1976 $2 Federal Reserve Note Crisp-Choice Uncirculated - Declaration of Independence Note

1976 $2 Federal Reserve Note Crisp-Choice Uncirculated - Declaration of Independence Note

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Buy 1976 $2 Federal Reserve Notes Online

It's time to collect a crisp, green piece of history! Back in 1976, the whole nation was buzzing as America's bicentennial was quickly approaching! To celebrate, the Federal Government approved and released a brand new type of note through the Bureau of Engraving and Printing: a $2 denomination bill showcasing the most important event in American history, John Trumbull's famous portrait of the signing of the Declaration of Independence! With one of the most intricate designs on bills and a fun denomination, this is a fantastic piece to keep in your collection. Each bill will arrive in crispuncirculated condition with a protective slip for safekeeping. Bring a wonderful piece of American history to your collection for cheap today!


  • Uncirculated Condition
  • First Year of Issue
  • Ships in protective sleeve


The 1976 $2 bill was issued to commemorate the United States Bicentennial. It features a new back design depicting the signing of the Declaration of Independence, replacing the Monticello that was traditionally used.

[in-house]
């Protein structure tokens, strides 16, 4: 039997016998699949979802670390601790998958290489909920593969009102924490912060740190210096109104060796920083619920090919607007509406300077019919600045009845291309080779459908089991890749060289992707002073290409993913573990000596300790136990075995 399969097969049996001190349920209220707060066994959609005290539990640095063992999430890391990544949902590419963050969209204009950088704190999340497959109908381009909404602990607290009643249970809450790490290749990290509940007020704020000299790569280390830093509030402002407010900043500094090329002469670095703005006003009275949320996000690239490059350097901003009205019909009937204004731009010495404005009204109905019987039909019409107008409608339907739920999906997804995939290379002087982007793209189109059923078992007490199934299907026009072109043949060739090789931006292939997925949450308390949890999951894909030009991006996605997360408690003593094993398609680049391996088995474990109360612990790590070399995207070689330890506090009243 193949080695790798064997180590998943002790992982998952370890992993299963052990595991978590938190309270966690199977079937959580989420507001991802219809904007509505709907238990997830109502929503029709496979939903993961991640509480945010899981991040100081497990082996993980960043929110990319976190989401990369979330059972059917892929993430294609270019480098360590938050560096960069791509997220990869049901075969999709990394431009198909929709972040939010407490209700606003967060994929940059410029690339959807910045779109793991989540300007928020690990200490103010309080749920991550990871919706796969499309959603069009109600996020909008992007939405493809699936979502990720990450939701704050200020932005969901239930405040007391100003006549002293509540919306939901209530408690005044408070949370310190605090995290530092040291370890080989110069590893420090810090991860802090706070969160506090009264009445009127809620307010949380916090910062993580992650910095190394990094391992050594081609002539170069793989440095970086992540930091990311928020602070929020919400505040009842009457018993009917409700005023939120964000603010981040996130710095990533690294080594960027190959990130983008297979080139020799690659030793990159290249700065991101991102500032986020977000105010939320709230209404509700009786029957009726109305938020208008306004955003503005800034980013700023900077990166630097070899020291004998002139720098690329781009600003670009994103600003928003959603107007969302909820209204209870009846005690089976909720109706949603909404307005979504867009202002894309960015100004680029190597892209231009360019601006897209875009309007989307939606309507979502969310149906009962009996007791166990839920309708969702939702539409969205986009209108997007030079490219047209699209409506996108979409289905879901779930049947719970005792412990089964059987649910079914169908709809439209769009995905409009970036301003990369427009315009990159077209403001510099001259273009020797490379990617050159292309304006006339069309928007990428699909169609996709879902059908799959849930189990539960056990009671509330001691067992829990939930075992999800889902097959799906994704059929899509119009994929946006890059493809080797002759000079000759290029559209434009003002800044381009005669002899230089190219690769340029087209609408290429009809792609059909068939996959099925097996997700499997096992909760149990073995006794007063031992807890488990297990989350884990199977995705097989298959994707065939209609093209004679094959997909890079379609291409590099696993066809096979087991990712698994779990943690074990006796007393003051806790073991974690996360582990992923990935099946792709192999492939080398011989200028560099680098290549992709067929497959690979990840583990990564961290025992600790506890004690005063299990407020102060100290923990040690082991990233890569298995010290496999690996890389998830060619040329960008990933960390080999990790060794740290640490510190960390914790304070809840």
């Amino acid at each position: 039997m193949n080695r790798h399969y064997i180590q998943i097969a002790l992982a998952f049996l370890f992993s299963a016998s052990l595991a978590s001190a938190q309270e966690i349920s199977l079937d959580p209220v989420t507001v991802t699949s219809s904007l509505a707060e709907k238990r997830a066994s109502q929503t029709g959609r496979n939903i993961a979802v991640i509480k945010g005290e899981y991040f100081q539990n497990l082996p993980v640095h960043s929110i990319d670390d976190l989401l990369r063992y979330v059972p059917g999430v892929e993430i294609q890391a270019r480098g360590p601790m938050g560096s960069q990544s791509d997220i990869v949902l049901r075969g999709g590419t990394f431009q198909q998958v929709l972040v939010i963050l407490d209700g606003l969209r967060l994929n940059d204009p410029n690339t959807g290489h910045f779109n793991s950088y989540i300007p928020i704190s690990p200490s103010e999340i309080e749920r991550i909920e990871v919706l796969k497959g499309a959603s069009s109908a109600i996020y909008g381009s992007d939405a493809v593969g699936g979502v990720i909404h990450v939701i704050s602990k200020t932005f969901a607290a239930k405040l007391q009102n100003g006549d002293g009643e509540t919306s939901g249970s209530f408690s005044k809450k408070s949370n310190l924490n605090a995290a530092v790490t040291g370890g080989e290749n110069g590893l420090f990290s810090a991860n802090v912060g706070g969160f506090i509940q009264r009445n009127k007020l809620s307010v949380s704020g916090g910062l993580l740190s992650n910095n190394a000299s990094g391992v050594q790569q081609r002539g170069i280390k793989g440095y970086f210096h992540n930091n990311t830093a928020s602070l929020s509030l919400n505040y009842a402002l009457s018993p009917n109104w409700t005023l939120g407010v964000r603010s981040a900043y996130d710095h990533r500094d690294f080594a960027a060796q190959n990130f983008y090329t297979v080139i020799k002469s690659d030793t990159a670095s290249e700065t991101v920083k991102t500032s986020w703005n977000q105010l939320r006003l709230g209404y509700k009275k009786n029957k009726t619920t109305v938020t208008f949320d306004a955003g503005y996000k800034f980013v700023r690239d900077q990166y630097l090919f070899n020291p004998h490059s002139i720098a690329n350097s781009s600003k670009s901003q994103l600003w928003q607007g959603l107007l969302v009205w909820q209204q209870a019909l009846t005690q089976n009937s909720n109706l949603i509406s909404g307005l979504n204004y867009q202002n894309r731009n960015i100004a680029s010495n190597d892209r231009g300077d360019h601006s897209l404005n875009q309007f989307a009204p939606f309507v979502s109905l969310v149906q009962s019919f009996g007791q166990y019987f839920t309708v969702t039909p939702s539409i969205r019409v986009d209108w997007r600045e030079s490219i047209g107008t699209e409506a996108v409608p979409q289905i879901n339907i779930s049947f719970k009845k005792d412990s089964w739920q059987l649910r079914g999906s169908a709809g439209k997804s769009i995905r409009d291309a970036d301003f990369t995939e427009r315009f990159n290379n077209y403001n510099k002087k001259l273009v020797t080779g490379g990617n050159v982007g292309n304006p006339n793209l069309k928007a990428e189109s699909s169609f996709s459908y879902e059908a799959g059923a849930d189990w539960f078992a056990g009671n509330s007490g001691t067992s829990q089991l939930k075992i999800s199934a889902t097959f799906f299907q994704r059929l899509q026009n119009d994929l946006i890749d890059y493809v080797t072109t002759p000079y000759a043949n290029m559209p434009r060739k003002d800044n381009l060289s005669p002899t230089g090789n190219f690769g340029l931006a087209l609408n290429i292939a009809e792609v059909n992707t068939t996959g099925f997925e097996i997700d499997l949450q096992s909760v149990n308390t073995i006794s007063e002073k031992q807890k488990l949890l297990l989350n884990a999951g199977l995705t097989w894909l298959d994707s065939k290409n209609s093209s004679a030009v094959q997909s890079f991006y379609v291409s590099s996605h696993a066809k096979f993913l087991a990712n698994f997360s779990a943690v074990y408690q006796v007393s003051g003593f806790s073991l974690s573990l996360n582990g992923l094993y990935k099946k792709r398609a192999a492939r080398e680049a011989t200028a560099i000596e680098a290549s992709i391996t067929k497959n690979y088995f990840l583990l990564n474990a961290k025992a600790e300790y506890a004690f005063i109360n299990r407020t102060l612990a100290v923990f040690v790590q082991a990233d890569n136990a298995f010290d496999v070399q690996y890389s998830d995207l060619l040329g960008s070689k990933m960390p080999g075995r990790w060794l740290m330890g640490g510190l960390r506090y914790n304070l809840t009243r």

The $2 bill was reintroduced to celebrate the 200th anniversary of American independence and to promote the use of the $2 denomination, which had been infrequently used in the past.

Yes, the 1976 $2 Federal Reserve Note is still legal tender and can be used for purchases, though they are more commonly kept as collectibles now.

Most 1976 $2 bills are worth their face value of $2 if circulated. Uncirculated bills, especially those in pristine condition and with sequential serial numbers, can be worth more to collectors.

Collectors often look for bills that are uncirculated, have low serial numbers, star notes (replacement notes indicated by a star in the serial number), or misprints and errors, which can increase their value.

Look for unusual features like low serial numbers, star notes, or printing errors. Bills from certain Federal Reserve Banks might also be more valued depending on their rarity.

You can sell a 1976 $2 bill at currency dealers, coin shops, online auction sites, or currency collecting forums. Ensure to have it appraised first if you believe it's of significant value.

Approximately 590 million 1976 $2 bills were printed across all Federal Reserve districts, making them common but still a novelty for collectors.

To preserve the condition of your $2 bill, keep it in a currency sleeve or holder, away from direct light, moisture, and extreme temperatures. Handling should be minimized to avoid wear and tear.